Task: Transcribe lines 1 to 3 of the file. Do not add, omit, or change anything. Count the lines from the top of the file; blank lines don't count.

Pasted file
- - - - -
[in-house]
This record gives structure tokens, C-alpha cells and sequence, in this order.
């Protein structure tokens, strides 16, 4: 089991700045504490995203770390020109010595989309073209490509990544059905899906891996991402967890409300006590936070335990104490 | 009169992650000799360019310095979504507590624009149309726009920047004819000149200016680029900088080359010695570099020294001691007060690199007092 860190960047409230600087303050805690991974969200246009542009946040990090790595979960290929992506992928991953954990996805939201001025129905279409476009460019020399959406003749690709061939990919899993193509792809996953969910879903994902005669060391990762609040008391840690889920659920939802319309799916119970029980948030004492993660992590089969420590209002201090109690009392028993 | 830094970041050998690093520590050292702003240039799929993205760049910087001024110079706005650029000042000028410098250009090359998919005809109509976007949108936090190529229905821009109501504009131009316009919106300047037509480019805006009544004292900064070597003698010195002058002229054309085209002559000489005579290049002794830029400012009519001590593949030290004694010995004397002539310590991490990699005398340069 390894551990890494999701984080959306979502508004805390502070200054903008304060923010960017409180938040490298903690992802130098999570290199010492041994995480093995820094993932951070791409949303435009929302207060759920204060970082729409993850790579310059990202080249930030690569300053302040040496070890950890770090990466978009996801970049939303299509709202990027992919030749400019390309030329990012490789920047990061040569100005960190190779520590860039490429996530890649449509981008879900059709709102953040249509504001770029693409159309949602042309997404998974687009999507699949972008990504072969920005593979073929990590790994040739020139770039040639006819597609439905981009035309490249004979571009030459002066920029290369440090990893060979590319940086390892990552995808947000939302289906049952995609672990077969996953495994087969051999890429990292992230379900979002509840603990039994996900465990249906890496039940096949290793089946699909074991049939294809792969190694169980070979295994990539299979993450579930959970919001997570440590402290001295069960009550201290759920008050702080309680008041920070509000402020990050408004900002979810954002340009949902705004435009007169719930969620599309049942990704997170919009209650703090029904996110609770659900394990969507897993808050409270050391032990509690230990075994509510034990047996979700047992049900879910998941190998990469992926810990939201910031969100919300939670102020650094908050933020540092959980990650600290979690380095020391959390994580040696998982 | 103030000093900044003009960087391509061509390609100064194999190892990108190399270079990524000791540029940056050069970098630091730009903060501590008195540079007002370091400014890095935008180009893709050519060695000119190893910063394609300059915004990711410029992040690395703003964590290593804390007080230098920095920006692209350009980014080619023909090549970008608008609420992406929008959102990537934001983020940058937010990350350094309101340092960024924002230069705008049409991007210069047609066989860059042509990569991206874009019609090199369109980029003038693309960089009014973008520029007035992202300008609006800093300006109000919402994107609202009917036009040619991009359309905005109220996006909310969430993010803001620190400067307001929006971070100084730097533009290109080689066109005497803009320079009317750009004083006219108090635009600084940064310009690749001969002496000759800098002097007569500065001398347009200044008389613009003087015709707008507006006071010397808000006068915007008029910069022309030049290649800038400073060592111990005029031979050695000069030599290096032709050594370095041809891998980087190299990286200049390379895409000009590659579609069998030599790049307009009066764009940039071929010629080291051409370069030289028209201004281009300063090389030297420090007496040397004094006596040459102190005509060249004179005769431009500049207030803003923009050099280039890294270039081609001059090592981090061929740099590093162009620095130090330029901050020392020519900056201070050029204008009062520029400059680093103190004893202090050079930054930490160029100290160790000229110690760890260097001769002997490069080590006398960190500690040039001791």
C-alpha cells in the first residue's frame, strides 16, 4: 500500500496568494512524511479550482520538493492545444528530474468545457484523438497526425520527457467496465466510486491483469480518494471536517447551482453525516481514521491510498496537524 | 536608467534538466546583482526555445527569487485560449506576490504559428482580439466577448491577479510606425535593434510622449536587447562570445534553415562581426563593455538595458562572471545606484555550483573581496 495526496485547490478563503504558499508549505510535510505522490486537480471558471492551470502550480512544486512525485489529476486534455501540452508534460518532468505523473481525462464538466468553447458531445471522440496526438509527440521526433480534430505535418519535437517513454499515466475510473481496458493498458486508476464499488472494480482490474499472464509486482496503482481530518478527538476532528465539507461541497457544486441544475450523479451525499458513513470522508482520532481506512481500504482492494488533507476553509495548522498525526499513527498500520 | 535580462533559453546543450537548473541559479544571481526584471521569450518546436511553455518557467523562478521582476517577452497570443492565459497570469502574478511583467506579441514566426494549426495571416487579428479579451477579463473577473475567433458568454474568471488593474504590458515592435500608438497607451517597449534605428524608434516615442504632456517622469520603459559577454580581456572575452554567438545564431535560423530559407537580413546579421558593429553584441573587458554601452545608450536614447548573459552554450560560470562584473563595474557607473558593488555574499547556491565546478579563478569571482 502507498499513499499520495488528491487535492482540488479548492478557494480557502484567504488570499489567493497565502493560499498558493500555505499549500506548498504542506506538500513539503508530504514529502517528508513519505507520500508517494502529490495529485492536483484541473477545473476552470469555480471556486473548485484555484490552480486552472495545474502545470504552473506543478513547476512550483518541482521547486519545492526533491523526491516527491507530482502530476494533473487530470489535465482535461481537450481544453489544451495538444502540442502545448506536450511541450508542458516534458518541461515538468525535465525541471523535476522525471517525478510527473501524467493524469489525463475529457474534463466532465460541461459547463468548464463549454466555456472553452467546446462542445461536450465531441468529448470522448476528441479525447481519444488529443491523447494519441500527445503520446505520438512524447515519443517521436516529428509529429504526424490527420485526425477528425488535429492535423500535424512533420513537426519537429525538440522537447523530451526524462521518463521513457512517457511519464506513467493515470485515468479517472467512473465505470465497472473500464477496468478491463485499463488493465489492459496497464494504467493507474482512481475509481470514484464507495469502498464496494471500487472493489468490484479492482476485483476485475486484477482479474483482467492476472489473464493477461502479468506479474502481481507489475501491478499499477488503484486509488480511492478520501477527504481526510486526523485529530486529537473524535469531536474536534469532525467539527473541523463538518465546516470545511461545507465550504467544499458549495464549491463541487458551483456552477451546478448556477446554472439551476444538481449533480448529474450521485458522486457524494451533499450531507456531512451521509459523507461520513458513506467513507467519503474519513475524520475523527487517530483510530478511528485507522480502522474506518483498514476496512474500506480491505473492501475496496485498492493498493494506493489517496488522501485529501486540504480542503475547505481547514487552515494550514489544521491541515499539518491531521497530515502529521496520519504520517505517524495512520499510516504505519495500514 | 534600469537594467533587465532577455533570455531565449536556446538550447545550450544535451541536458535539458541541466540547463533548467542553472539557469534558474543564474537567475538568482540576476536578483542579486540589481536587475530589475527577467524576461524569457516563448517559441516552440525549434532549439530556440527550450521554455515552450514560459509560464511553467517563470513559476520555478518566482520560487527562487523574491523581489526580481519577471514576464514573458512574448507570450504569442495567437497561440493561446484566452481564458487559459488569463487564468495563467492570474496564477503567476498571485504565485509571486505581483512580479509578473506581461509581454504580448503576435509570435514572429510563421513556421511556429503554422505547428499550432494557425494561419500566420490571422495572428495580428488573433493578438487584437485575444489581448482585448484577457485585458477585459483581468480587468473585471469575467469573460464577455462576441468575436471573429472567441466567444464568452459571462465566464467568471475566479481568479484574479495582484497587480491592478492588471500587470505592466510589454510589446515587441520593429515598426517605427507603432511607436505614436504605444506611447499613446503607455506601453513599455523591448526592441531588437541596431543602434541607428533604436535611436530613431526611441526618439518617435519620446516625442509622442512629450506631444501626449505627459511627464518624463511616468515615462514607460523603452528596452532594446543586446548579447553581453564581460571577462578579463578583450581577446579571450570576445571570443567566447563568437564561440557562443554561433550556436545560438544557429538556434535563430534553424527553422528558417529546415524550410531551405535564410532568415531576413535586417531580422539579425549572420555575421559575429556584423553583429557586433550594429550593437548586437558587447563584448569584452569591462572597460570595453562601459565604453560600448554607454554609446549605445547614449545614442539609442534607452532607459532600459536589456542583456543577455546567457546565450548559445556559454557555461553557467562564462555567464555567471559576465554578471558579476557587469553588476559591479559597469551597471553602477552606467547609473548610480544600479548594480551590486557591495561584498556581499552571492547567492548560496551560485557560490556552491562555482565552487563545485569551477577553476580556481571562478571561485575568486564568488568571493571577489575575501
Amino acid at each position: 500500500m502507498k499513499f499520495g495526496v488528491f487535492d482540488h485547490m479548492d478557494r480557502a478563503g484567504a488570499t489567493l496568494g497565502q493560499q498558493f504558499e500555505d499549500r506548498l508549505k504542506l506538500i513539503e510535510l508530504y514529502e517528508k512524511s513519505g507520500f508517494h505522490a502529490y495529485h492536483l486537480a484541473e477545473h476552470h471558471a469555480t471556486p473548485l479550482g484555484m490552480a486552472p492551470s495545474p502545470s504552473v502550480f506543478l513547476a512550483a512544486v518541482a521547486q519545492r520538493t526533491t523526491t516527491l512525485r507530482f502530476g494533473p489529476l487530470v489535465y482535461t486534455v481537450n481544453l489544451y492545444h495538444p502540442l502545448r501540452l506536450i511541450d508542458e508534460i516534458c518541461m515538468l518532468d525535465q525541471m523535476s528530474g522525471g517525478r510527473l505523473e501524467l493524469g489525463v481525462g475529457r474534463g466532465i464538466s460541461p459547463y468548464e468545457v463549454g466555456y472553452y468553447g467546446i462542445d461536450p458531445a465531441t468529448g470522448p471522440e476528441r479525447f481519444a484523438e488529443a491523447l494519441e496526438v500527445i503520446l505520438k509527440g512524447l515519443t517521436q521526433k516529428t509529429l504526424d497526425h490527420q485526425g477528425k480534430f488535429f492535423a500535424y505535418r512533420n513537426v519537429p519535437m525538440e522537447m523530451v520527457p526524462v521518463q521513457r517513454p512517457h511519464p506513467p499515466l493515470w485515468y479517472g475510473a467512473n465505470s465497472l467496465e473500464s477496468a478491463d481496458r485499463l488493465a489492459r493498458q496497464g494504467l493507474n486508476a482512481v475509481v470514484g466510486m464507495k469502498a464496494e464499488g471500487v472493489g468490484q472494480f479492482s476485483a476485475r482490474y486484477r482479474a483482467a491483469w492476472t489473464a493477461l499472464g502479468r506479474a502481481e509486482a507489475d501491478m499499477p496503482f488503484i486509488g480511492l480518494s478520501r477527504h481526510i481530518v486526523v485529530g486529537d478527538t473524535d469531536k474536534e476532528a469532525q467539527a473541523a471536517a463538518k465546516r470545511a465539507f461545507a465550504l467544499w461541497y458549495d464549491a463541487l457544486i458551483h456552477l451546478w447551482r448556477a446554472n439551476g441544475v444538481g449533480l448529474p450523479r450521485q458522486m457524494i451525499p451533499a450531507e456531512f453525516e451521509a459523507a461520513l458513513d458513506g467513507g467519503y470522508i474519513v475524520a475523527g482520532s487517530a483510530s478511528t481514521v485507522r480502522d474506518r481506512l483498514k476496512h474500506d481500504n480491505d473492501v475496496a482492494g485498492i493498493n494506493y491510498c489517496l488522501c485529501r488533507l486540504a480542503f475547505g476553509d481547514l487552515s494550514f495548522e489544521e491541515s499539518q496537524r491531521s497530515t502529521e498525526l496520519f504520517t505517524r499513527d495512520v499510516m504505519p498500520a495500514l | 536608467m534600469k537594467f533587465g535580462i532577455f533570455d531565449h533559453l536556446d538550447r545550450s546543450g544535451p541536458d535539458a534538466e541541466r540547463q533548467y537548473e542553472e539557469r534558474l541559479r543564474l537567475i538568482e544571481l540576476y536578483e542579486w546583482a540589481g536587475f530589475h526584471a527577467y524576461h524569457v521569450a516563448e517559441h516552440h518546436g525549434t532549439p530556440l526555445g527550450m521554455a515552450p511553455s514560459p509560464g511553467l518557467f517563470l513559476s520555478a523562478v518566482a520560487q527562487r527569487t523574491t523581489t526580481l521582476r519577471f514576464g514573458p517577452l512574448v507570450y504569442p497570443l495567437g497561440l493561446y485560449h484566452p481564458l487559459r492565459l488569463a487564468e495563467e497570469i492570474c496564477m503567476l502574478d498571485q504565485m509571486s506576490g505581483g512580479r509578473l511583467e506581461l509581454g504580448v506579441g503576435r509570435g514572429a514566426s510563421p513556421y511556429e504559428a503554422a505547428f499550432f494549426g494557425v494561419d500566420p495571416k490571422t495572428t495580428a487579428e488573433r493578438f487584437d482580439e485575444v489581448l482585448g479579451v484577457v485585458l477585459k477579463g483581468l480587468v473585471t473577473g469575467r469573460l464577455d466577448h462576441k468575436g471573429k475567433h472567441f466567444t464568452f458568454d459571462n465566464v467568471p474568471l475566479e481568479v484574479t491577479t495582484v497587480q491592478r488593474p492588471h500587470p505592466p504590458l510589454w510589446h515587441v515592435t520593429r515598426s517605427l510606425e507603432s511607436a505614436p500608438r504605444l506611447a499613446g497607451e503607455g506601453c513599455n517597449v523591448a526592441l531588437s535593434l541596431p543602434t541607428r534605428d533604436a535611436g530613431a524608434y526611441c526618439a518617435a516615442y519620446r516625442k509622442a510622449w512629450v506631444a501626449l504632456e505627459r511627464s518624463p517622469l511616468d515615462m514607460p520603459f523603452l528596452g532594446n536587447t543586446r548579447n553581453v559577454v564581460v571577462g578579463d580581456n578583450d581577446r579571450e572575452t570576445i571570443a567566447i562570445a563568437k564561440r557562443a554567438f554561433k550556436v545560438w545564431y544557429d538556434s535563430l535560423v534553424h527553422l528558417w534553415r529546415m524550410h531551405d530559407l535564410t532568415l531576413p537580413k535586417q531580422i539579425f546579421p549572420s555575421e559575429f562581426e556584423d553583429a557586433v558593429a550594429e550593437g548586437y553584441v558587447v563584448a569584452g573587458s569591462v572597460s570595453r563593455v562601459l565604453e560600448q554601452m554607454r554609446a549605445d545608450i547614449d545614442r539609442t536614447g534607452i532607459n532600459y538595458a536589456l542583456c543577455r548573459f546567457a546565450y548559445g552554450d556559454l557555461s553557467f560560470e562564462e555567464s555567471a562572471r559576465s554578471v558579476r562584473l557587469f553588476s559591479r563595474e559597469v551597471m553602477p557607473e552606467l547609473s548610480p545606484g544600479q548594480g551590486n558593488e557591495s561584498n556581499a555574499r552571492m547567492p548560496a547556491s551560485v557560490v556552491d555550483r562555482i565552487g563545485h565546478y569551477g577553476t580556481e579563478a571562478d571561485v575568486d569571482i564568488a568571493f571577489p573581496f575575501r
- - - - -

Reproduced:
[in-house]
This record gives structure tokens, C-alpha cells and sequence, in this order.
């Protein structure tokens, strides 16, 4: 089991700045504490995203770390020109010595989309073209490509990544059905899906891996991402967890409300006590936070335990104490 | 009169992650000799360019310095979504507590624009149309726009920047004819000149200016680029900088080359010695570099020294001691007060690199007092 860190960047409230600087303050805690991974969200246009542009946040990090790595979960290929992506992928991953954990996805939201001025129905279409476009460019020399959406003749690709061939990919899993193509792809996953969910879903994902005669060391990762609040008391840690889920659920939802319309799916119970029980948030004492993660992590089969420590209002201090109690009392028993 | 830094970041050998690093520590050292702003240039799929993205760049910087001024110079706005650029000042000028410098250009090359998919005809109509976007949108936090190529229905821009109501504009131009316009919106300047037509480019805006009544004292900064070597003698010195002058002229054309085209002559000489005579290049002794830029400012009519001590593949030290004694010995004397002539310590991490990699005398340069 390894551990890494999701984080959306979502508004805390502070200054903008304060923010960017409180938040490298903690992802130098999570290199010492041994995480093995820094993932951070791409949303435009929302207060759920204060970082729409993850790579310059990202080249930030690569300053302040040496070890950890770090990466978009996801970049939303299509709202990027992919030749400019390309030329990012490789920047990061040569100005960190190779520590860039490429996530890649449509981008879900059709709102953040249509504001770029693409159309949602042309997404998974687009999507699949972008990504072969920005593979073929990590790994040739020139770039040639006819597609439905981009035309490249004979571009030459002066920029290369440090990893060979590319940086390892990552995808947000939302289906049952995609672990077969996953495994087969051999890429990292992230379900979002509840603990039994996900465990249906890496039940096949290793089946699909074991049939294809792969190694169980070979295994990539299979993450579930959970919001997570440590402290001295069960009550201290759920008050702080309680008041920070509000402020990050408004900002979810954002340009949902705004435009007169719930969620599309049942990704997170919009209650703090029904996110609770659900394990969507897993808050409270050391032990509690230990075994509510034990047996979700047992049900879910998941190998990469992926810990939201910031969100919300939670102020650094908050933020540092959980990650600290979690380095020391959390994580040696998982 | 103030000093900044003009960087391509061509390609100064194999190892990108190399270079990524000791540029940056050069970098630091730009903060501590008195540079007002370091400014890095935008180009893709050519060695000119190893910063394609300059915004990711410029992040690395703003964590290593804390007080230098920095920006692209350009980014080619023909090549970008608008609420992406929008959102990537934001983020940058937010990350350094309101340092960024924002230069705008049409991007210069047609066989860059042509990569991206874009019609090199369109980029003038693309960089009014973008520029007035992202300008609006800093300006109000919402994107609202009917036009040619991009359309905005109220996006909310969430993010803001620190400067307001929006971070100084730097533009290109080689066109005497803009320079009317750009004083006219108090635009600084940064310009690749001969002496000759800098002097007569500065001398347009200044008389613009003087015709707008507006006071010397808000006068915007008029910069022309030049290649800038400073060592111990005029031979050695000069030599290096032709050594370095041809891998980087190299990286200049390379895409000009590659579609069998030599790049307009009066764009940039071929010629080291051409370069030289028209201004281009300063090389030297420090007496040397004094006596040459102190005509060249004179005769431009500049207030803003923009050099280039890294270039081609001059090592981090061929740099590093162009620095130090330029901050020392020519900056201070050029204008009062520029400059680093103190004893202090050079930054930490160029100290160790000229110690760890260097001769002997490069080590006398960190500690040039001791």